The Gray Whale

(Eschrichtius robustus)

The Gray Whale is one of the most active of all large whales with spyhopping, lobtailing and breaching commonly observed. The Gray can grow to a length and weight of 15m (50ft) 30-35 tonnes for the female and 14m (46ft) 16 tonnes for the male. This whale is well known for the 19,500km (12,000 mile) round trip between its northern feeding grounds in the Beaufort, Bering and Chukchi seas and its southern breeding grounds in Baja California and off the Korean coast.

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The Gray whale is mottled grey over it's entire body including the flippers and tail flukes (though albino individuals are not uncommon). This grey body is covered with white, yellow or orange patches of barnacles and associated parasites (whale lice), particularly on top of the head, around the blowhole and on the anterior part of the back. The head is narrow and arched along the upper surface giving it a conical shape. It's mouth contains small hairs along the upper jaw with 130-180 relatively small baleen plates on each side.

Primarily a bottom feeder, the Gray will dive to 120m (395ft) deep, but prefers much shallower water. While feeding it stirrs up clouds of mud from the seabed and from it's mouth during filtration. During this time the whale will mostly consume tubeworms and sessile polychaetes. While migrating the Gray will feed at the surface on small fish and shrimp-like mysids (Acanthomysis sculpta) but once the Arctic is reached it will consume it's main prey gammarid amphipods.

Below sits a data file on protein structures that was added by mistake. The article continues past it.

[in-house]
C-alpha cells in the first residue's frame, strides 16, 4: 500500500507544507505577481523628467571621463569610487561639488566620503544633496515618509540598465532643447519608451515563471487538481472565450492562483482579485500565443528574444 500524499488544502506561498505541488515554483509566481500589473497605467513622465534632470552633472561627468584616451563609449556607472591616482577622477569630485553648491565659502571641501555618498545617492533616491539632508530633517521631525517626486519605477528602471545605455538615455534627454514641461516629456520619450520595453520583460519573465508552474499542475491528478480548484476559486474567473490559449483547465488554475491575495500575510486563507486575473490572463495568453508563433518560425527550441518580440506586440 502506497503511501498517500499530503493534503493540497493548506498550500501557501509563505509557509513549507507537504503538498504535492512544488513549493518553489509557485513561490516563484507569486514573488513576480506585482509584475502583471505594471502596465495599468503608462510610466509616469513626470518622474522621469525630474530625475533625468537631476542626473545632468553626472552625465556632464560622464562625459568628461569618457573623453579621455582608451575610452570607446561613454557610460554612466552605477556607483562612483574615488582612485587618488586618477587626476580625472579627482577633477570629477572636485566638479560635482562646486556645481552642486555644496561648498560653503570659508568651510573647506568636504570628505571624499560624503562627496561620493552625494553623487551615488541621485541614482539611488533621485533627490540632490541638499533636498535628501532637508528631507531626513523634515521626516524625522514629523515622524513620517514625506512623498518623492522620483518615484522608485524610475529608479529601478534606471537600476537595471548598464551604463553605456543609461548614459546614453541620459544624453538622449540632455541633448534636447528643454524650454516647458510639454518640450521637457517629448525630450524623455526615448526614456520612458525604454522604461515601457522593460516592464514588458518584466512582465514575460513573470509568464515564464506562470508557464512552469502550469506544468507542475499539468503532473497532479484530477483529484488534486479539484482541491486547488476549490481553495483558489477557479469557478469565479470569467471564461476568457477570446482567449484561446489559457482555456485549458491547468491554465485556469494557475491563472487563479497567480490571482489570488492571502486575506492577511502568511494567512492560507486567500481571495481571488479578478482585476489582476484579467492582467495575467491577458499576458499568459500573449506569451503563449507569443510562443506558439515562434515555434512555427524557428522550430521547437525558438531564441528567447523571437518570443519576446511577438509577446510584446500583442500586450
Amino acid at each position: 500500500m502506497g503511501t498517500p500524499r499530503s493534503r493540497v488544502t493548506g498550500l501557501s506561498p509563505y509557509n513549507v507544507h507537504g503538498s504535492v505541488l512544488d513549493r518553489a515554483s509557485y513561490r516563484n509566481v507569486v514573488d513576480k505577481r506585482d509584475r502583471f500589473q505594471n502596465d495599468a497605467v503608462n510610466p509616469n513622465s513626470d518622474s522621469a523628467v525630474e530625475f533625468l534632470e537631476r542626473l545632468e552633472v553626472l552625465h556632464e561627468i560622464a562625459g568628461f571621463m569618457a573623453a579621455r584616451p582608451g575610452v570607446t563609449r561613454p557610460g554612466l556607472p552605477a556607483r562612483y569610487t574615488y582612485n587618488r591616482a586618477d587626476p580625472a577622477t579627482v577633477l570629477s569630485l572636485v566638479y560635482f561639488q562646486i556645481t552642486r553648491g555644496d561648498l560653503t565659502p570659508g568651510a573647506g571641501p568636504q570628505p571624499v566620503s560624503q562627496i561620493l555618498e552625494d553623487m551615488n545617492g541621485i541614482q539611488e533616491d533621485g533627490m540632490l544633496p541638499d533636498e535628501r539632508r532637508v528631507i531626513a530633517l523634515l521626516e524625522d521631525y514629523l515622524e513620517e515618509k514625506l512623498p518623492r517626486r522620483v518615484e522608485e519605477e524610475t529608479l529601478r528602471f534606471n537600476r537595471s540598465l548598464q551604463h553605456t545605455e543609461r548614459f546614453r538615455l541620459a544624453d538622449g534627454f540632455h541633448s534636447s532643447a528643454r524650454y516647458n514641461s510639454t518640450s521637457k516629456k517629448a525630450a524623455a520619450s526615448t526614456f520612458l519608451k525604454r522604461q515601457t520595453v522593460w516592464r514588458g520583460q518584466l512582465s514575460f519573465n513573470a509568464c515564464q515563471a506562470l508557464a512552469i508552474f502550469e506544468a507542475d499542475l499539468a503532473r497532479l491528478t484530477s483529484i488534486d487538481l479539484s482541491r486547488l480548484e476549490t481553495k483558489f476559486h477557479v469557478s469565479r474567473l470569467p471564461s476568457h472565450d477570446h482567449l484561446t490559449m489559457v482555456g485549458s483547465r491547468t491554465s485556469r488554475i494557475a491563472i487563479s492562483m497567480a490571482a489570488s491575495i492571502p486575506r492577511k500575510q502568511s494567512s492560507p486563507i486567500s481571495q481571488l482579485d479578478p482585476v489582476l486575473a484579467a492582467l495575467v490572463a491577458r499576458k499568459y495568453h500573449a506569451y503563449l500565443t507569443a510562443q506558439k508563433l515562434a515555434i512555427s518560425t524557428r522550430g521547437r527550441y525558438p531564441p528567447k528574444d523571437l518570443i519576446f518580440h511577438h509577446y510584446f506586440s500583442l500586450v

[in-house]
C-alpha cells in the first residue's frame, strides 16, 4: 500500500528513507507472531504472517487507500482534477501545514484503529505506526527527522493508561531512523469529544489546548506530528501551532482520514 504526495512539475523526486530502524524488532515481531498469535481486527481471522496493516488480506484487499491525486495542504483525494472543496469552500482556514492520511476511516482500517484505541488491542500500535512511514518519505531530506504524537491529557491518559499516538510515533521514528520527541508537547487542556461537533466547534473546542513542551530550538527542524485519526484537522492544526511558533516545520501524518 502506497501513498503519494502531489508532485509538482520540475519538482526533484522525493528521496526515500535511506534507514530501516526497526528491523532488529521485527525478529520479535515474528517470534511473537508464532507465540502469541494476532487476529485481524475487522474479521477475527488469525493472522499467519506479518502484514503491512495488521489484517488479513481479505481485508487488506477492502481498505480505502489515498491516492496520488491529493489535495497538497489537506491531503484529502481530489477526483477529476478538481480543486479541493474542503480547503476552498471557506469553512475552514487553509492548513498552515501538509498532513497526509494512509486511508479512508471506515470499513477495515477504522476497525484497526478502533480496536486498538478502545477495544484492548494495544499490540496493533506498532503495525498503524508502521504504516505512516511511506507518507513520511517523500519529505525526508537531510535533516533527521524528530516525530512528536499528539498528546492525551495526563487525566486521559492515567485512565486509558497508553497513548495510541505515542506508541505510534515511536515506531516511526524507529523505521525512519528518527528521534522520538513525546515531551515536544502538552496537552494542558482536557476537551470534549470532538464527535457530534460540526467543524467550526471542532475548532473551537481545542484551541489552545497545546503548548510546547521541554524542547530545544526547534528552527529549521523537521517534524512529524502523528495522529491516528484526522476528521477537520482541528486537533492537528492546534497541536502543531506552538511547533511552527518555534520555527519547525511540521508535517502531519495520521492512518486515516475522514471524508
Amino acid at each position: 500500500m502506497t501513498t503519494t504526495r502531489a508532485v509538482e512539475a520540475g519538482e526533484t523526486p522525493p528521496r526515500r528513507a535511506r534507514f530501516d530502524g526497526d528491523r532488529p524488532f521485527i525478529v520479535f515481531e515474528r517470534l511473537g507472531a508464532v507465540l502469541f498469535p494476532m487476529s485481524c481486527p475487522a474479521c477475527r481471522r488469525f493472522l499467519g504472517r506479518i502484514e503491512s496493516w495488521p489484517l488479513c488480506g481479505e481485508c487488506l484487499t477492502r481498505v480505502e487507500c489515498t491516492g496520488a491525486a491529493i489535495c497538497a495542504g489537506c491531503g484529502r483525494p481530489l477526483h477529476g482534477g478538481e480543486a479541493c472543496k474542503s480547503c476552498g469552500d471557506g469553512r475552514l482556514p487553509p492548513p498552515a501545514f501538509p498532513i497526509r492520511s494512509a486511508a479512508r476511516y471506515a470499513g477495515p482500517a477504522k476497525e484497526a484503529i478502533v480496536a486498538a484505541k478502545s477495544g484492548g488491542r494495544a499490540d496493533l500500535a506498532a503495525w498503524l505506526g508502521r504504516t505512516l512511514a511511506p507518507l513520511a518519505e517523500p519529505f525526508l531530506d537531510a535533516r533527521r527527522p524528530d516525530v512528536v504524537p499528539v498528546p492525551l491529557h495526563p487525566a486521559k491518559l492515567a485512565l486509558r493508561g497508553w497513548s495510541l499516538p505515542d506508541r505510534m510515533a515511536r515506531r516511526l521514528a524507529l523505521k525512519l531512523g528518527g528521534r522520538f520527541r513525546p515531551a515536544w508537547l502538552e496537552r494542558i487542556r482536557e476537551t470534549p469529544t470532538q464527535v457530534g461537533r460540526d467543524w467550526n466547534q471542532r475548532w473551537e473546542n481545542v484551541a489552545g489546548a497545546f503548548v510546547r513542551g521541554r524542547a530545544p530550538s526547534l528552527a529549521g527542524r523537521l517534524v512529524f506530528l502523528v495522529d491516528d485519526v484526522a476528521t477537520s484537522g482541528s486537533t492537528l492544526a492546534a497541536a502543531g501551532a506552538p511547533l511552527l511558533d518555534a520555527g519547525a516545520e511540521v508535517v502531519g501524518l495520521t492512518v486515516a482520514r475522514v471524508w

Family: Eschrichtidae

Other Names: California Gray Whale, Devilfish, Mussel-digger, Scrag Whale

Three populations once existed. One in the North Atlantic was hunted to extinction around 1700; a Korean population in the Northwest Pacific was hunted until 1968 and is now rare; the third, a Californian population in the Northeast Pacific still exists in moderate numbers, 17,000 - 18,000 despite earlier overexploitation.

The Gray whale can be observed in December to April in Mexico, with small numbers in British Columbia, Canada, Washington State, Oregon,and northern California. The main breeding lagoons in Mexico are Ojo de Liebre, Guerrero Negro, San Ignacio, Scammon's and the Magdalena Bay complex.

During April to November the whales inhabit their Arctic feeding grounds in the northern Bering Sea and southern Chukchi Sea.

Bibliography Whales on the Net

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